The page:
Furnace system could boost pellet industry in U.S.

By Lisa Gibson | February 23, 2012

Advanced Bio Heat Co. has developed a wood pellet-fired forced-air furnace that offers more than eight times the British thermal units of typical forced-air furnaces sold in the U.S., according to the company. Advanced Bio Heat expects the system to bolster wood pellet markets and boost business by supplying mills with a steady requirement for stocking inventory during the summer months.

The furnace, designed with the help of WoodMaster Manufacturing Co. in Red Lake Falls, Minn., ranges from 450,000 to 850,000 Btu, compared with the 100,000 Btu available in the U.S. today, according to Advanced Bio Heat. Many furnaces require heat exchangers using hot water piping converted to forced air, but the new system is capable of producing heated air volumes directly in the appliance and blowing the air into the ducting. The system also includes low-profile feedstock hopper modules that can store 8,000 pounds each of wood pellets. The modules consist of a small steel bin on the bottom and a 1-ton super sack in the upper bin.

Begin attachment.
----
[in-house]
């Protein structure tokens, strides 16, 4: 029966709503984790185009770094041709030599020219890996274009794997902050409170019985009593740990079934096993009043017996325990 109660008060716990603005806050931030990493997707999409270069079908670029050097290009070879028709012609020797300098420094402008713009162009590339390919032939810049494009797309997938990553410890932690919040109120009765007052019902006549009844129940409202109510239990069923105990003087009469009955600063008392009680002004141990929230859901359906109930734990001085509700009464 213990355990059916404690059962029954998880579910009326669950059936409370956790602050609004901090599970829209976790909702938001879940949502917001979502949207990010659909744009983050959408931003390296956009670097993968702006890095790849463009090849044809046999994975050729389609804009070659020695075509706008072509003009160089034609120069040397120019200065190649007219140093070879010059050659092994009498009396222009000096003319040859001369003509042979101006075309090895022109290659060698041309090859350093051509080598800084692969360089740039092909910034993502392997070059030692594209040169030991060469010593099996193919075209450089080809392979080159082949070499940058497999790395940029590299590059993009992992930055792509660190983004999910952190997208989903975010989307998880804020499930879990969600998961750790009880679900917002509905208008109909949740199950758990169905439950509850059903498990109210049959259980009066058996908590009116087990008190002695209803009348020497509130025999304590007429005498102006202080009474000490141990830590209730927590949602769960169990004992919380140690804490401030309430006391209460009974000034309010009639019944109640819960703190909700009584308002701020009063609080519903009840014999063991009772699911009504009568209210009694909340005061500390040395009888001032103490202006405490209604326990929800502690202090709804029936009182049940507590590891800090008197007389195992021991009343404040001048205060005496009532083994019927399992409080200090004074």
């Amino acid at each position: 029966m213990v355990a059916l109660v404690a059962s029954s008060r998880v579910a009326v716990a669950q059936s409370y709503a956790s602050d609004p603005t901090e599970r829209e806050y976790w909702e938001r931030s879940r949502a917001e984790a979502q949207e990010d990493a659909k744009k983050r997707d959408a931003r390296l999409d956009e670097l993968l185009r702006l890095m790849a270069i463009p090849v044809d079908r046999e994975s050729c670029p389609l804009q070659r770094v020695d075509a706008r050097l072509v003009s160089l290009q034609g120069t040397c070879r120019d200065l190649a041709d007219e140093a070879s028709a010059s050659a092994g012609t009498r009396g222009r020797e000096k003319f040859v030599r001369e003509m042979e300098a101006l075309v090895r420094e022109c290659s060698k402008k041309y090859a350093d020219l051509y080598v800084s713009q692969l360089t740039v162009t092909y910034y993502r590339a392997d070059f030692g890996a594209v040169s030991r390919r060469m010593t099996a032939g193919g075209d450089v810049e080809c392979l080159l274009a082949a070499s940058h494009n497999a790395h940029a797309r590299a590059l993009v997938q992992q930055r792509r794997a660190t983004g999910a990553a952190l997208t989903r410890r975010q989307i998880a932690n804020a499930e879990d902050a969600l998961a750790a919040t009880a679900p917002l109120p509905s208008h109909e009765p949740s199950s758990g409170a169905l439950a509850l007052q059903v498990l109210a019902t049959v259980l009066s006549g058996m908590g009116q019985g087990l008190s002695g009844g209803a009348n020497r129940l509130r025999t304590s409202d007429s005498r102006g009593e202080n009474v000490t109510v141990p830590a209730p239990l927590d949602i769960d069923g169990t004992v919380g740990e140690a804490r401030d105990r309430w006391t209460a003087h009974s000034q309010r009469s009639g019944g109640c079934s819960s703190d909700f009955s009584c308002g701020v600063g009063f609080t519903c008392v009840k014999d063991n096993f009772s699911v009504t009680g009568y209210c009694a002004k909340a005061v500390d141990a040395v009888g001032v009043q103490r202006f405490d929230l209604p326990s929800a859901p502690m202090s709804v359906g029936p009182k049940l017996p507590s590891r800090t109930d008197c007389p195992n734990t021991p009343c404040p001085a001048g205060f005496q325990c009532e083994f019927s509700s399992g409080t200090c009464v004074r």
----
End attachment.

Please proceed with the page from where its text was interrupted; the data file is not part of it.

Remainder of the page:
“It builds very quickly a market for us during the slow time in the summer, stocking customer’s inventories,” said Jerry Brown, marketing and sales manager for Wisconsin-based pellet producer Great Lakes Renewable Energy. “Our local objective is the agricultural growing barns.” The wood pellet industry can tag along with the furnace system’s development and create a high-quantity market, he added. “My intentions are to emphasize the customer get his supply during the summer with the easy-to-store super sack concept on-site for use during the winter months. If they wait until late fall they simply won't get the pellets while we’re answering the call for our residential premium market.”

Great Lakes Renewable Energy has been a supporter of the furnace, already supplying pellets to a similar but non forced-air unit at Wolf Ridge Environmental Learning Center in Finland, Minn. The first U.S. application of the large forced-air system will be developed in Becker, Minn. For more information on the system, click here.